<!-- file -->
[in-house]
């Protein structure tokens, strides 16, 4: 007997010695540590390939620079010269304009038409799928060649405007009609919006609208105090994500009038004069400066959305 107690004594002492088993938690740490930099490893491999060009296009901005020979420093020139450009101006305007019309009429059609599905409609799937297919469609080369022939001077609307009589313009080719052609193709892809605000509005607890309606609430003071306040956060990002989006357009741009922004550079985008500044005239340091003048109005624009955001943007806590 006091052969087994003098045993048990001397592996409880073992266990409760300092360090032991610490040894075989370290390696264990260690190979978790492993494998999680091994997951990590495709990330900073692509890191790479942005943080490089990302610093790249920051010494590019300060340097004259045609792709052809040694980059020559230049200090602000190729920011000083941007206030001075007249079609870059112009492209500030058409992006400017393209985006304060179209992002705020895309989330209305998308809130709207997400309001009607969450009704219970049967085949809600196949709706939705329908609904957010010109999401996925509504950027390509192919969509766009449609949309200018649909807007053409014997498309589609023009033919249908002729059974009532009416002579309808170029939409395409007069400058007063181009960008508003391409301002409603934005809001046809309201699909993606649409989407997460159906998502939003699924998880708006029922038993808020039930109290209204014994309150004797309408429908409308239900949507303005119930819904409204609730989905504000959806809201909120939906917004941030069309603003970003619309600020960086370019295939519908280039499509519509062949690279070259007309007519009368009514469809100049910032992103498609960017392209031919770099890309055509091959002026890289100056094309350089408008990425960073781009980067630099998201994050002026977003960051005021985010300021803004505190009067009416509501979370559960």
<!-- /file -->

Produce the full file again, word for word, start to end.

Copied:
[in-house]
């Protein structure tokens, strides 16, 4: 007997010695540590390939620079010269304009038409799928060649405007009609919006609208105090994500009038004069400066959305 107690004594002492088993938690740490930099490893491999060009296009901005020979420093020139450009101006305007019309009429059609599905409609799937297919469609080369022939001077609307009589313009080719052609193709892809605000509005607890309606609430003071306040956060990002989006357009741009922004550079985008500044005239340091003048109005624009955001943007806590 006091052969087994003098045993048990001397592996409880073992266990409760300092360090032991610490040894075989370290390696264990260690190979978790492993494998999680091994997951990590495709990330900073692509890191790479942005943080490089990302610093790249920051010494590019300060340097004259045609792709052809040694980059020559230049200090602000190729920011000083941007206030001075007249079609870059112009492209500030058409992006400017393209985006304060179209992002705020895309989330209305998308809130709207997400309001009607969450009704219970049967085949809600196949709706939705329908609904957010010109999401996925509504950027390509192919969509766009449609949309200018649909807007053409014997498309589609023009033919249908002729059974009532009416002579309808170029939409395409007069400058007063181009960008508003391409301002409603934005809001046809309201699909993606649409989407997460159906998502939003699924998880708006029922038993808020039930109290209204014994309150004797309408429908409308239900949507303005119930819904409204609730989905504000959806809201909120939906917004941030069309603003970003619309600020960086370019295939519908280039499509519509062949690279070259007309007519009368009514469809100049910032992103498609960017392209031919770099890309055509091959002026890289100056094309350089408008990425960073781009980067630099998201994050002026977003960051005021985010300021803004505190009067009416509501979370559960």